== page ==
Killers of the Flower Moon

M, 206 minutes

4 Stars

Review by © Jane Freebury

The latest movie from living legend, Martin Scorsese, brings together two of the actors that he has made famous, Robert De Niro and Leonardo DiCaprio, but the character at the centre of Killers of the Flower Moon is a calm, softly spoken First Nations woman played by Lily Gladstone. It’s a big step for a filmmaker who has built his reputation on compelling stories that dissect the contradictions of American masculinity.

From his early breakthrough films like Taxi Driver, Raging Bull and The King of Comedy about violent machismo and celebrity culture, to later work like The Aviator and The Wolf of Wall Street, Scorsese has made movies that critique US society and the conflict and corruption at its very foundations.

The brutal violence depicted in some films has generated controversy. Yet every now and then, he has ventured a film with a child protagonist, like Kundun about the young Dalai Lama, and Hugo, a gorgeous fantasy about a boy with the job of winding up the clocks at a train station in Paris.

And since The Last Waltz there has been the occasional music documentary or music video, with which Scorsese has been able to indulge his love of rock and pop. The terrific soundtrack on Killers of the Flower Moon is dedicated to its composer the late Robbie Robertson, formerly of The Band, who was of First Nations ancestry.

Sweeping prairie vistas and a thumping score, as the US tries to leave its frontier culture behind

With broad, sweeping vistas of prairie dotted with oil rigs and grazing cattle accompanied by a thumping score, the film begins with a ceremonial burial that releases spurting crude oil from the ground. Late in the 1890s, the true-life event was a windfall for the people of the Osage County in the Midwest, bringing them astonishing wealth. During the early 20th century, the Osage were for a time the richest social group in the country.

They enjoyed luxuries beyond their wildest dreams.  The largesse available from land that earned its owners lucrative royalties unfortunately also attracted a raft of opportunistic low-life into the community who sought to marry Osage women to set themselves up to inherit large sums of money. For newly arrived war veteran, Ernest Burkhart (Leonardo DiCaprio) his marriage to Mollie (Gladstone), gave him the means to buy a red Buick Roadster and kit himself in fine, fashionable three-piece suits. At least he had married for love.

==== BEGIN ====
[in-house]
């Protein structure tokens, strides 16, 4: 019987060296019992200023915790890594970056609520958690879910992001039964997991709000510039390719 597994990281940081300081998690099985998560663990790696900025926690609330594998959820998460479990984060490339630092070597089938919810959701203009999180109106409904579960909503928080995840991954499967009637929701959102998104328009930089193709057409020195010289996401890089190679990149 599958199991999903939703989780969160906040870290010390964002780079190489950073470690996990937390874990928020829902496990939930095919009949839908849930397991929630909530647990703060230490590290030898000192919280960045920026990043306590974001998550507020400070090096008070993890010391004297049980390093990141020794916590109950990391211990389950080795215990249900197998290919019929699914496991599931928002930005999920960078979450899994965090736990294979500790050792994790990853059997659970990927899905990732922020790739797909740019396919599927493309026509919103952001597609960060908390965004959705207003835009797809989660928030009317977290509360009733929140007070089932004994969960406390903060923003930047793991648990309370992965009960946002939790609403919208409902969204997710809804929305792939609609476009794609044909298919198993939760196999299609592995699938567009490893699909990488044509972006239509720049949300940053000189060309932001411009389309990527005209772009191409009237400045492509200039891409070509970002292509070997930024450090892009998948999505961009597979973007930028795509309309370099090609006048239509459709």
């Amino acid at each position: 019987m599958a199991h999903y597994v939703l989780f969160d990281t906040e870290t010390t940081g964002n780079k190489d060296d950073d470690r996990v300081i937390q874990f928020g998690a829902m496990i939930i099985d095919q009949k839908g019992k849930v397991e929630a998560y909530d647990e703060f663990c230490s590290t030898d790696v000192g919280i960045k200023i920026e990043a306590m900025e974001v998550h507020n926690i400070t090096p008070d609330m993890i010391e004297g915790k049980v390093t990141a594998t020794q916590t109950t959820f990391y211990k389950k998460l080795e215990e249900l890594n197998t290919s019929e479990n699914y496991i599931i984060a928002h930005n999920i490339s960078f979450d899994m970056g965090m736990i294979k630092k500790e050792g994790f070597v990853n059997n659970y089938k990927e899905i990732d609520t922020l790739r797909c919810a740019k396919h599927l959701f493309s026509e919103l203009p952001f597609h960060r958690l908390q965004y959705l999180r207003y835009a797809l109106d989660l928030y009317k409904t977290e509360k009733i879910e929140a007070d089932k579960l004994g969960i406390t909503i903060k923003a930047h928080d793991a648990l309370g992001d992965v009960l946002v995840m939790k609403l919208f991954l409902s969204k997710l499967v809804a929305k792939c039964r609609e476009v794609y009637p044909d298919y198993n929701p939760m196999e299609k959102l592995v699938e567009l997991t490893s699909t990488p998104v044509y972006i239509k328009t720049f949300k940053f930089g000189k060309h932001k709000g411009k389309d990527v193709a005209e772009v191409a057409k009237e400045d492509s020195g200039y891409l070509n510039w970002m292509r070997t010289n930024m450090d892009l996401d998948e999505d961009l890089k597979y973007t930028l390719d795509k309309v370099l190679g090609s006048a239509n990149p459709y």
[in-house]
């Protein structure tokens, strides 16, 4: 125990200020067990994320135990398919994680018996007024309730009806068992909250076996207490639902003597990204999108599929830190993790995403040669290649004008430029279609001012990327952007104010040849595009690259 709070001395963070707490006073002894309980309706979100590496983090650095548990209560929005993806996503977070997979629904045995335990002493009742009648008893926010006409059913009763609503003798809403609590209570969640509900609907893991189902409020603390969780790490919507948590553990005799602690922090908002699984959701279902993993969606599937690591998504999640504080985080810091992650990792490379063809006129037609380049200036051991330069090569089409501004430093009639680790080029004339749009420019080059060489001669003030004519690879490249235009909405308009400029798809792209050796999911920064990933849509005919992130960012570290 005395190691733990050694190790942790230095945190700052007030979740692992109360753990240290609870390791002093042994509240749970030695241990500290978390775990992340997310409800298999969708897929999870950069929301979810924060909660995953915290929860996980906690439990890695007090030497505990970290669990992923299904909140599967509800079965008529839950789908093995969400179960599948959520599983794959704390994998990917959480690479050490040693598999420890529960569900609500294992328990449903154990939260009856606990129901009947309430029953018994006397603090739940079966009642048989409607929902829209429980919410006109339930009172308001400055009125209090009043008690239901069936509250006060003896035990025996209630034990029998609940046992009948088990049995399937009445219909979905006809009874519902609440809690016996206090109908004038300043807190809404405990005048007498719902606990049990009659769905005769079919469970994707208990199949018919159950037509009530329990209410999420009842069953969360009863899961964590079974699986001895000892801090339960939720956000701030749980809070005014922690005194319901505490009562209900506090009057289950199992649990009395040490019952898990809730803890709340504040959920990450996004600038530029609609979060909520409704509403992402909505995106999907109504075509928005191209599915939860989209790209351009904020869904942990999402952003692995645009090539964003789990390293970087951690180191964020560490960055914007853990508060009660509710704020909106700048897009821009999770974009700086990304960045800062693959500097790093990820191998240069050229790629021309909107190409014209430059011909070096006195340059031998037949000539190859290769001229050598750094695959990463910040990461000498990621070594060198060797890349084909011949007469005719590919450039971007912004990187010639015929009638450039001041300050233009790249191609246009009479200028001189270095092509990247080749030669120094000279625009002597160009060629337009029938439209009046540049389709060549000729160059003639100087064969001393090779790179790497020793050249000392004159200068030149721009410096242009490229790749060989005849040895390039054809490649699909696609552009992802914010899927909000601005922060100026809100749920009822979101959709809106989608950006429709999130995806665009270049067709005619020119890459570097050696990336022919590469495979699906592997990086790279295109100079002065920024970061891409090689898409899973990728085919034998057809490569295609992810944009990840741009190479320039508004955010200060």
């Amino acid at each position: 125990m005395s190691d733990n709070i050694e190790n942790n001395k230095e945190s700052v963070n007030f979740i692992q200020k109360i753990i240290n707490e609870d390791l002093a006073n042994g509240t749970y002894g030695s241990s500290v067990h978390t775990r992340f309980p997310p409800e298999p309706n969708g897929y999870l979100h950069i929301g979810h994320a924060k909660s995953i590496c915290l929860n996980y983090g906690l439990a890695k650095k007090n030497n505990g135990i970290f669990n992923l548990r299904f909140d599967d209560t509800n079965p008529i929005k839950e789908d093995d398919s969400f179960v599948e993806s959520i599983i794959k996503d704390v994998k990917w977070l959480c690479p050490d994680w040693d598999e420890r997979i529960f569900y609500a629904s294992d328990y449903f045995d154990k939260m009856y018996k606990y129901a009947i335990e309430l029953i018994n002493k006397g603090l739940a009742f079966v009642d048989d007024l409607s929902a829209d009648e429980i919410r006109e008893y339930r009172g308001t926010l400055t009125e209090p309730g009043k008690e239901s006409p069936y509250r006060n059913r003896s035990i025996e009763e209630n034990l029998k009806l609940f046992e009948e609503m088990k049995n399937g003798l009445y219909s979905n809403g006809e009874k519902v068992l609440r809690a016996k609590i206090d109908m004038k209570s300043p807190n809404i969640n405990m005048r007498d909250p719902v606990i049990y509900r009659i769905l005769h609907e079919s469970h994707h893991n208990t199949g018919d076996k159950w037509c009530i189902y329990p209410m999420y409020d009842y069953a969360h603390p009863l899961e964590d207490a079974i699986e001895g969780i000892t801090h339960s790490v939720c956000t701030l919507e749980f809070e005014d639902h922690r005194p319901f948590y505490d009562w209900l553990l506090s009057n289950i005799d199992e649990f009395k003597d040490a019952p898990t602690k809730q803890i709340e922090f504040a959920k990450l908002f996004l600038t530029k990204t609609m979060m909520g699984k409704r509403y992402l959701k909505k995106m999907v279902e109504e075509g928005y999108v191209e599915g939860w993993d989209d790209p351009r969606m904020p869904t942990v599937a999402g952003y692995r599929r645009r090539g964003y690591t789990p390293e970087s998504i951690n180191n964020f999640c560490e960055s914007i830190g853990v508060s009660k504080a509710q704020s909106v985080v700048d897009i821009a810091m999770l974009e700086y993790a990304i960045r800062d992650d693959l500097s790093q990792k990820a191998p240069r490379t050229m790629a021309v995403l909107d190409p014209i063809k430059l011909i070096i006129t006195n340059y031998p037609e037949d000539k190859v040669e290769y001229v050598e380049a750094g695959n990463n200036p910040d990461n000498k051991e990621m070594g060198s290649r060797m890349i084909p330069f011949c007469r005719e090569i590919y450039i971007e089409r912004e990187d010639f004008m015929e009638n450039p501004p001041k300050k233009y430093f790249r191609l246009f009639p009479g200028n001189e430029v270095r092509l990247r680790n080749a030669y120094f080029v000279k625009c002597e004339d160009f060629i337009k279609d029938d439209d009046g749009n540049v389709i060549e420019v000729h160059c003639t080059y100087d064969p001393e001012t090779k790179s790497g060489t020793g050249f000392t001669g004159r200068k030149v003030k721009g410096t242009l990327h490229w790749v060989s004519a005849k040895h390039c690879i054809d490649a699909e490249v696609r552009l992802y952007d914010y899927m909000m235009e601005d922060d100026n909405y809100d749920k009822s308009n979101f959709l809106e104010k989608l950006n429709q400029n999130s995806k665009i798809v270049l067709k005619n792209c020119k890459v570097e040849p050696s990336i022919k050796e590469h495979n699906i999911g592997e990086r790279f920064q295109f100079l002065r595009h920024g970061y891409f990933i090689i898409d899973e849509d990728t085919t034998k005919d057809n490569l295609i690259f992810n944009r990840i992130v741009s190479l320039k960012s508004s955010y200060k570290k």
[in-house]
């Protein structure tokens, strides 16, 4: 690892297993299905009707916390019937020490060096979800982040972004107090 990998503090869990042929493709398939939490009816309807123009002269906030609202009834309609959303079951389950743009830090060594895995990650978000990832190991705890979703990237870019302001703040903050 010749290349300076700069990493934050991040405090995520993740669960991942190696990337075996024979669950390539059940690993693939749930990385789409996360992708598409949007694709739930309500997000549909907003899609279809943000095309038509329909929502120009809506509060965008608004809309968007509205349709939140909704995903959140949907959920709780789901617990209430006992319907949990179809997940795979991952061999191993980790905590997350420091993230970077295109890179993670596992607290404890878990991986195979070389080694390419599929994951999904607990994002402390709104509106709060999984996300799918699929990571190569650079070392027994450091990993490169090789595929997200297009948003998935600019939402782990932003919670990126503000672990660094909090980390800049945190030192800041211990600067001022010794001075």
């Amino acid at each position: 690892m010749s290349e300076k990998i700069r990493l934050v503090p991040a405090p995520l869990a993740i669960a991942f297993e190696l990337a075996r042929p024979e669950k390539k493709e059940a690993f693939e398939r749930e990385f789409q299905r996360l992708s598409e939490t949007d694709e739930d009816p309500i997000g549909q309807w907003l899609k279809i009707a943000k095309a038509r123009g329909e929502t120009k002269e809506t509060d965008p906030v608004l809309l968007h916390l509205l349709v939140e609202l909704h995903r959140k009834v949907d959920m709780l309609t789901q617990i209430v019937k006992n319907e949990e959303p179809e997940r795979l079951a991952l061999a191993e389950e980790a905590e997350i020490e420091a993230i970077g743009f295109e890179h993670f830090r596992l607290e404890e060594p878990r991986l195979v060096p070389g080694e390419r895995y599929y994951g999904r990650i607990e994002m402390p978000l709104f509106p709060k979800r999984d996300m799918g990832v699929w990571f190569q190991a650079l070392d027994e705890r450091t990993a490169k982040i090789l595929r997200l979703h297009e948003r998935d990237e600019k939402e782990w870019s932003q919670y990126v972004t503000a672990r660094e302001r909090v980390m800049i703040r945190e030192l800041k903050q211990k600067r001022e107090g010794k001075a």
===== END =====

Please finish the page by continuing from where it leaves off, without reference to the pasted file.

At the time it was becoming apparent that there were a growing number of murders taking place, somewhere between 20 or over a hundred took place there in the 1920s-1930s. The situation attracted the attention of federal authorities who sent a team of investigators headed by former Texas ranger Tom White (Jesse Plemons).

Killers of the Flower Moon is based on history documented in the nonfiction book of the same name by Robert Grann. Another story about the struggle it has been for the US to leave its frontier culture behind, it became a best-seller in 2017. The screenplay is a collaboration between Scorsese and Eric Roth.

A story of Indigenous dispossession into the mainstream, with slow and deliberate pacing that won’t sit well with all

A woman of particular interest to the Bureau of Investigation team was full-blood Osage Indian, Mollie Burkhart, Ernie’s wife, who is receiving treatment for diabetes. Her two sisters were murdered, their elderly mother has just passed, and Mollie remains poorly despite the insulin prescribed.

Eventually, the plans that have been orchestrated by local rancher William Hale (Robert De Niro as the real-life historical figure) to kill off Indian women to get at their land inheritance and become rich become clear. De Niro is in full flight as the villain here, a local benefactor who builds roads, and sets up schools and hospitals, while orchestrating plans to kill people off for their oil rights. De Niro has been in too many low-grade movies since his work with Scorsese for me to take very seriously now. DiCaprio’s performance as a loving, dim-witted husband is superior.

With Killers of the Flower Moon, Scorsese has brought a very important story of Indigenous dispossession to the mainstream audience, but the slow and deliberate pacing won’t sit that well with all. Clearly setting out to make some strong points and focus a forensic eye on the grim details about the destruction of First Nations lives and culture, but at more than three hours’ run time it is a big ask. Despite the surprise in store in the closing coda.

First published in the Canberra Times on 20 Ocrober 2023. Jane’s reviews are also published by Rotten Tomatoes